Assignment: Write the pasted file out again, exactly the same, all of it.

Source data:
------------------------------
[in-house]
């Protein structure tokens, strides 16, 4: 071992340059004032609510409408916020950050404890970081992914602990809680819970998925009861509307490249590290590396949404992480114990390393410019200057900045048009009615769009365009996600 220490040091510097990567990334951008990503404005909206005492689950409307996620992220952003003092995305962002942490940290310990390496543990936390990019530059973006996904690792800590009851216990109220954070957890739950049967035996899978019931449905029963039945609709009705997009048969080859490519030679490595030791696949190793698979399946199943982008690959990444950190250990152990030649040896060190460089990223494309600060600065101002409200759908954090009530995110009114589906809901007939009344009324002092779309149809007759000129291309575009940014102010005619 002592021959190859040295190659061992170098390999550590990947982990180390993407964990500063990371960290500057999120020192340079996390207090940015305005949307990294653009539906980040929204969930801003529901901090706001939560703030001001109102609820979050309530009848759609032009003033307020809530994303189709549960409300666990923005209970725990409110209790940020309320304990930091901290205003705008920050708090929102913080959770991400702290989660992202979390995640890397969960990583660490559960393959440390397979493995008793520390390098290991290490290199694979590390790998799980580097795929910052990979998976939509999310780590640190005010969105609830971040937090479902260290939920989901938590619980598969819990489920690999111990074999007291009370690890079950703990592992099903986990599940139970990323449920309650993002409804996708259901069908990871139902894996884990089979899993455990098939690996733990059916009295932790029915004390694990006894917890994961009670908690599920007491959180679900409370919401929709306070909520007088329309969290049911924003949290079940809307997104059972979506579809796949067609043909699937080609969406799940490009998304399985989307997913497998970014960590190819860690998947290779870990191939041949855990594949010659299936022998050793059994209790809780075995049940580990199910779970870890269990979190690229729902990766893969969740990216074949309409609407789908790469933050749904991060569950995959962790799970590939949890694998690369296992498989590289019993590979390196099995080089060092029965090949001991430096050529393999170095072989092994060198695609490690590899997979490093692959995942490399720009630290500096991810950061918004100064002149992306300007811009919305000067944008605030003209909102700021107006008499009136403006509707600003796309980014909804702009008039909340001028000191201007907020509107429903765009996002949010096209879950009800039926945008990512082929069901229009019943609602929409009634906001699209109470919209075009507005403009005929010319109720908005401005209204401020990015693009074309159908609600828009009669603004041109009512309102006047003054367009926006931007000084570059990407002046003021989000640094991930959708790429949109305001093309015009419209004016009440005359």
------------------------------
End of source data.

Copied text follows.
[in-house]
């Protein structure tokens, strides 16, 4: 071992340059004032609510409408916020950050404890970081992914602990809680819970998925009861509307490249590290590396949404992480114990390393410019200057900045048009009615769009365009996600 220490040091510097990567990334951008990503404005909206005492689950409307996620992220952003003092995305962002942490940290310990390496543990936390990019530059973006996904690792800590009851216990109220954070957890739950049967035996899978019931449905029963039945609709009705997009048969080859490519030679490595030791696949190793698979399946199943982008690959990444950190250990152990030649040896060190460089990223494309600060600065101002409200759908954090009530995110009114589906809901007939009344009324002092779309149809007759000129291309575009940014102010005619 002592021959190859040295190659061992170098390999550590990947982990180390993407964990500063990371960290500057999120020192340079996390207090940015305005949307990294653009539906980040929204969930801003529901901090706001939560703030001001109102609820979050309530009848759609032009003033307020809530994303189709549960409300666990923005209970725990409110209790940020309320304990930091901290205003705008920050708090929102913080959770991400702290989660992202979390995640890397969960990583660490559960393959440390397979493995008793520390390098290991290490290199694979590390790998799980580097795929910052990979998976939509999310780590640190005010969105609830971040937090479902260290939920989901938590619980598969819990489920690999111990074999007291009370690890079950703990592992099903986990599940139970990323449920309650993002409804996708259901069908990871139902894996884990089979899993455990098939690996733990059916009295932790029915004390694990006894917890994961009670908690599920007491959180679900409370919401929709306070909520007088329309969290049911924003949290079940809307997104059972979506579809796949067609043909699937080609969406799940490009998304399985989307997913497998970014960590190819860690998947290779870990191939041949855990594949010659299936022998050793059994209790809780075995049940580990199910779970870890269990979190690229729902990766893969969740990216074949309409609407789908790469933050749904991060569950995959962790799970590939949890694998690369296992498989590289019993590979390196099995080089060092029965090949001991430096050529393999170095072989092994060198695609490690590899997979490093692959995942490399720009630290500096991810950061918004100064002149992306300007811009919305000067944008605030003209909102700021107006008499009136403006509707600003796309980014909804702009008039909340001028000191201007907020509107429903765009996002949010096209879950009800039926945008990512082929069901229009019943609602929409009634906001699209109470919209075009507005403009005929010319109720908005401005209204401020990015693009074309159908609600828009009669603004041109009512309102006047003054367009926006931007000084570059990407002046003021989000640094991930959708790429949109305001093309015009419209004016009440005359």